There’s a seismic generational shift in the offing in American culture and commerce that promises to be nothing short of transformational. In this corner is the reigning generation, my generation, the Baby Boom. It’s a dopey moniker. It sounds like something you’d find in a diaper, but we’ve been saddled with it for over a half-century, and so populous were we that pretty much everything revolved around our lives, and tastes, and aspirations, and romantic fancies, and finances—especially our finances. But now as of 2016 we’ve had our top slot in the population spreadsheet usurped by another generation—one with a really cool name, the Millennials; those born between roughly 1981 and 1997. And there’s a whole shitload of them, over 75 million, and their generational name sounds sorta like a spacecraft out of Star Wars, which it sorta is. How cool is that?

So, naturally, that’s where the marketing gurus are all directing their genius these days, and some industries are faring a hell of a lot better than others in that campaign. Anything having to do with smartphones, apps, social media, 3-D headsets, Dick Tracy wristwatches and digital tech of every description has a decent shot at engaging the Millennial masses.
The same can’t be said for that most sacred of all cultural icons, to my generation at least, the personal vehicle, and all it portends; the open road; the freedom of just going somewhere. The wind and weather, the far horizon, the greasy spoons, the quirky roadside attractions, the intimacy of sharing a trip with a good road buddy, or even an annoying one—some of the best stories come from suffering fools over the long haul before ditching them at a gas station.

It’s not a brave new world; it’s a self-absorbed insular new world, and one with a lot less wealth in play. And driver’s licenses—by the age of 18 only about half of the generation have one. (Asked to choose between a car and a smartphone, they invariably opted for the phone.) And any emotional attachment to the touchstones of the—ugh—Baby Boomers, who grew up on Brando and Bronson and Easy Rider and Evel Knievel.

And no one is feeling the heat more intensely than The Motor Company. It’s not like they didn’t see it coming. They’ve been strategizing about the looming demographic shift for a good long time now, making questionable moves in their alignments and outreach and coming up short. It’s not their fault. They had a truly tall hill to climb to translate their explosive success among my cohorts into something that would pass on to the Millennials.

The Motor Company survived the Model T, the British Invasion, the Japanese invasion, the dark days of AMF, and successive recessions crowned by the collapse of 2008.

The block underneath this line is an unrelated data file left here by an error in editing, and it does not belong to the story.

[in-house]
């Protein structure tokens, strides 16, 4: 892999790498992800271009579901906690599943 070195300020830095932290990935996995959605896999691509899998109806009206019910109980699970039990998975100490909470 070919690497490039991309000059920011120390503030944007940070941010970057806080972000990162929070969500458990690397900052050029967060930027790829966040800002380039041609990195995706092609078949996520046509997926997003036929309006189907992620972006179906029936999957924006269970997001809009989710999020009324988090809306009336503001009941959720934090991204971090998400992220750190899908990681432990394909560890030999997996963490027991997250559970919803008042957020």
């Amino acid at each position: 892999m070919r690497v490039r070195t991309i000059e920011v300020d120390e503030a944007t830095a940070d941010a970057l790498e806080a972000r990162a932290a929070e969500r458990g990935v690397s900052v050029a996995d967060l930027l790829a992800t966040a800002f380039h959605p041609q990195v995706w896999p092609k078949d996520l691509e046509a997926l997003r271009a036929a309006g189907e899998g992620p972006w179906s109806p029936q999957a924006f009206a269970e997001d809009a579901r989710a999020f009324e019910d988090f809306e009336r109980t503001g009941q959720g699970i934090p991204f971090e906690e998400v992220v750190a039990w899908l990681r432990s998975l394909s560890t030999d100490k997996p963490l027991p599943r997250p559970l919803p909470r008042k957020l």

In an interview with Yahoo last July, even before the disappointing financials of the most recent two quarters were published, and HOG stocks lost a third of their value, Matt Levatich, Harley-Davidson’s disarmingly candid CEO, didn’t gild the lily about the company’s prospects within the world of the Millennial future, noting frankly that he wasn’t sure how to get through to these kids, calling it “tricky,” and ruing somewhat the lack of a Sons of Anarchy effect, which was the first time I realized the company might actually have been viewing that series as a sales booster. “Our domestic market share dropped from 58 percent to 51 percent in two years,” he said. He also said that the mess in Waco didn’t do the brand any favors in how the newbies perceive the glories of getting on a Big Twin—Mr. Levatich called the episode “the worst vision possible” of their parents.

Then there’s the additional sticking point of whether Millennials can even afford Milwaukee iron.

Which they can’t. They’re saving their money to pay off student loans, and muster a first- and last-month deposit to get into their own place.

So there’s no big home equity payoff in the offing, which, we know now, fueled the mid-life Harley-buying binge of my peers. The housing bubble corresponded directly with the Harley bubble, and the wealth of the contractors building the McMansions fueled the high-buck success, while it lasted, of the likes of Big Dog, American IronHorse, Big Bear, Bourget and the dozens—literally—of other custom off-brands.

It’s a bitch. H-D can’t make it on Street 750s. Bringing back a Sprint 350 won’t make a dent in their predicament. The overhead’s way too high, and they know it, but they have to persevere nonetheless. And that brings us back to the boomer generation. Milwaukee has a new appreciation for our ability to age gracefully and in good health, and still living out our moto-dreams of our long ago youth.

You dance with the date that brung ya, and Milwaukee needs to keep dancing. That’s the message that’s getting through even as they’re obliged to move forward on two very different fronts, engaging the new while retaining the old, and recently reallocating a good bit of their budget to the task. It’s a tough balancing act, no doubt, and there’s no road map through the thicket. The biggest danger, though, might be overthinking the whole deal. You deal with the day and let tomorrow take care of itself. So far, that philosophy has paid off for Milwaukee for generations. Don’t overthink it, guys. Let the Bar & Shield work its magic. It always has.

It’s all right here in the diaries…


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